With news coming out of Melbourne that the seven Melbourne Rebels directors could be liable for the club’s tax debt to the tune of $1.65M each, I’d like to highlight some things that I think haven’t been talked about enough. Details of rugby’s salary cap are sketchy, and I’m not an accountant, so what follows is to the best of my knowledge a correct interpretation of events.
In 2017 when Andrew Cox returned the Rebels to Vic Rugby it had a clean balance sheet, there were no debts on it, all tax and other creditors had been paid. During the COVID-19 pandemic, RA reduced the salary cap for obvious reasons. In early 2023 RA, the state unions and RUPA agreed to set the cap at $5.5M. But RA, who had reduced payments to $3.9M decided to freeze their contributions at this amount because broadcasting revenue had dropped.
But critically, the requirement to spend 90% of the salary cap wasn’t altered, leaving the Super Rugby clubs about $1M short on funding as a minimum. The Rebels have spent up big on players, trying to lift their profile and winning percentage at the same time, so their shortfall would be higher. But, as I understand things, this comes with its own problems.
As an electrician the ins, and outs of tax law are a bit beyond me but, I’m informed that the tax on RA’s top-up for Wallaby players is paid by their Super Rugby club. So, by signing Taniela Tupou the Rebels increased their tax debt. Signing Lukhan Salakaia-Loto, who I believe is not on a RA top-up but would demand a significant pay cheque, would also stretch their spending.
I can understand the Rebels managements desire to get things right on the field and get the crowds and sponsor back at games. Unfortunately, they’ve fallen short. Having said that, I’ve always been sceptical of the thinking that the already overcrowded Melbourne sporting market had room for yet another team.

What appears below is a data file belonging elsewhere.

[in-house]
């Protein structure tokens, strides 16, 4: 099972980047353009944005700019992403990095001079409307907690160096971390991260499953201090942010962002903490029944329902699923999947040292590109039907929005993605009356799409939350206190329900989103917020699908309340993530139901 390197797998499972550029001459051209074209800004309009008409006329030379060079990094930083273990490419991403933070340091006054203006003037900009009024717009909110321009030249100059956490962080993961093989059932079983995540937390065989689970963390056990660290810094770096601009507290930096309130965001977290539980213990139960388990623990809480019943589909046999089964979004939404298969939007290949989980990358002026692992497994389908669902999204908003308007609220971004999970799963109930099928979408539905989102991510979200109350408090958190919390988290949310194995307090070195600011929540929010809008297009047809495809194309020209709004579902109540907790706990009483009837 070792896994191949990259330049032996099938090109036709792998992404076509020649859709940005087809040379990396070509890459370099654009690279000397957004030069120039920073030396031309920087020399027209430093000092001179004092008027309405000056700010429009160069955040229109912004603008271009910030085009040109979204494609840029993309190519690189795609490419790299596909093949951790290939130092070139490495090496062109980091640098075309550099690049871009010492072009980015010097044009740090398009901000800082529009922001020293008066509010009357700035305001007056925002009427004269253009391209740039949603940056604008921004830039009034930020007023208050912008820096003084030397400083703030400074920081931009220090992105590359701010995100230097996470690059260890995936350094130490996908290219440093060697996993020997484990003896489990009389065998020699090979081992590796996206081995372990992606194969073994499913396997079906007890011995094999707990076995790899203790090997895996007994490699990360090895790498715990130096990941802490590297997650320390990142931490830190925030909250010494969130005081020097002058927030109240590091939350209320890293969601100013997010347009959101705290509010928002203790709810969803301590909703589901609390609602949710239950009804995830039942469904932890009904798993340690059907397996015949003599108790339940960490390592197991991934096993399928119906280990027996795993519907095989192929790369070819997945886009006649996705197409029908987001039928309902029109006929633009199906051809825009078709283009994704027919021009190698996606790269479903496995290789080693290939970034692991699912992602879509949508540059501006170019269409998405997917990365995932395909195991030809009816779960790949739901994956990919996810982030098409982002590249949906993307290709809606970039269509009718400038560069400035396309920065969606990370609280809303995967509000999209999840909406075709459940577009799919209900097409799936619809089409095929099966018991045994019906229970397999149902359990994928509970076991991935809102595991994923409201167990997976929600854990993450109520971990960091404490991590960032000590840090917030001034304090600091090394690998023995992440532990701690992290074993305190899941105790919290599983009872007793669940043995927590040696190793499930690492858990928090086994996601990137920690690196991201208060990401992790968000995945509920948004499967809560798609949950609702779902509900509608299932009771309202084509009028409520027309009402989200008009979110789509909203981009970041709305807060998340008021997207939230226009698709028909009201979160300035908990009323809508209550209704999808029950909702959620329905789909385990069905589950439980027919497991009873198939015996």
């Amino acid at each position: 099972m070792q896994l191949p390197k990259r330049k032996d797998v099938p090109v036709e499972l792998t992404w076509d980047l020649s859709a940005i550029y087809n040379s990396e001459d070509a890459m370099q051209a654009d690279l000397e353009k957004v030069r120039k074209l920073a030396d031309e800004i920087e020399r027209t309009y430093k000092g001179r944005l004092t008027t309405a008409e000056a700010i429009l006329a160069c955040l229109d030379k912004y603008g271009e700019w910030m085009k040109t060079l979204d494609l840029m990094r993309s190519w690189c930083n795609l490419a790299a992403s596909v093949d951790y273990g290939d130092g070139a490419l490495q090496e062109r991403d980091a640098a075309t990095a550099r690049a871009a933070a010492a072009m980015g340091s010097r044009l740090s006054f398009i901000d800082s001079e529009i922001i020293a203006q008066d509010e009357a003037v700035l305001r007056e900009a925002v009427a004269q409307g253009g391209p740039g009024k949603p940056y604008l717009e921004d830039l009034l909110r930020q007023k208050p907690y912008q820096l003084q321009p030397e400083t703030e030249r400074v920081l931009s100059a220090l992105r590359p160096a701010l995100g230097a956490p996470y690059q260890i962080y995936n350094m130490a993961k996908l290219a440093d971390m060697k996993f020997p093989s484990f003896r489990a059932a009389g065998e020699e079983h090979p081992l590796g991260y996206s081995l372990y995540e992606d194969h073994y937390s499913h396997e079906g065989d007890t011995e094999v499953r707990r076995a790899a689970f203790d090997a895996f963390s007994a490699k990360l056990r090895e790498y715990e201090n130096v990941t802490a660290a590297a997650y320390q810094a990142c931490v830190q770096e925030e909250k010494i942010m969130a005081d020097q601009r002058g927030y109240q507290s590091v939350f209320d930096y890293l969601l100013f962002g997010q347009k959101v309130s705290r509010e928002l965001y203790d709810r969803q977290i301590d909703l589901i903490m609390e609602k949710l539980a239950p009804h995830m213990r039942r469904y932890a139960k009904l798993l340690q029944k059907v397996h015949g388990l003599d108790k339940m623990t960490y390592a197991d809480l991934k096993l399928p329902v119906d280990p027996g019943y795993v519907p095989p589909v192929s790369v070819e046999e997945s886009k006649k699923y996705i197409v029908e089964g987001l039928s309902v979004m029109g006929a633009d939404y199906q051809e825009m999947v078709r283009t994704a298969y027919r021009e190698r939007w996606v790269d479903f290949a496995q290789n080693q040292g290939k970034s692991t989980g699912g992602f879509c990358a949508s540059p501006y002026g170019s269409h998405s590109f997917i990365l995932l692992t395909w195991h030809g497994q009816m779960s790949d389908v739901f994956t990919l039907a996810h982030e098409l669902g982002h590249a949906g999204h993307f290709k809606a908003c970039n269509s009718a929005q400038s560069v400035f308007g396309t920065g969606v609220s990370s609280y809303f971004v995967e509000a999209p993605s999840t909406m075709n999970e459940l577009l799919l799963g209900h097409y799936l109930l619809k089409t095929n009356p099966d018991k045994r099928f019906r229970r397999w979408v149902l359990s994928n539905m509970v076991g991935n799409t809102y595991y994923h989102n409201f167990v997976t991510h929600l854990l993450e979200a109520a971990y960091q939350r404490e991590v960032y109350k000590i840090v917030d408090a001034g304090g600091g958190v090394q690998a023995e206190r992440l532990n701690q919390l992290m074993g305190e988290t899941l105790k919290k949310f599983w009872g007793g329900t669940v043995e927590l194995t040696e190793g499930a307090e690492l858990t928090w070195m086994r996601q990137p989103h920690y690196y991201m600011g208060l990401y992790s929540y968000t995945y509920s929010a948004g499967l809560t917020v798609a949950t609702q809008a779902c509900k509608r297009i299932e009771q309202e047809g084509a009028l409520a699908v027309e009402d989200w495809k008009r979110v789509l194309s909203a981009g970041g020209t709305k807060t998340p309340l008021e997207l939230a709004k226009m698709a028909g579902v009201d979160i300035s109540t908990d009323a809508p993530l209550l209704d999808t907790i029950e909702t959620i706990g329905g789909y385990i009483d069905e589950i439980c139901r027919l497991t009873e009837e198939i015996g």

Adding to the Rebels woes is new RA boss Phil Waugh’s determination not to squander the BIL tour and men’s and women’s RWCs bounty on bailing out clubs in financial trouble. Phil was asked about funding and had this to say.
“No, I can’t commit to that because it is a direct correlation to the decrease in broadcast revenue in the most recent and current broadcast arrangements. While our funding decreased, our percentage of distribution of broadcast revenue increased significantly to our Super Rugby clubs.”
“Ongoing from ’26 and beyond will be dependent on what our next cycle of broadcast delivers, to then what we can afford to pass through to our Super Rugby clubs.”
So he’s not handing out more cash, but he could decrease that 90% spending requirement. To tell the truth, I can’t disagree with him. The cash from our last RWC was squandered on a bloated national competition, and I’d hate to see the same happen to the earnings from the next few years. It’s also great to see the RA boss take a longer term view of the game in Australia.
None of this helps the Rebels or their directors right now. I’m not going to give advice; frankly, I’m not qualified. All I can add is all the Rebels fans I’ve met have been fantastic people, while their management seem less so.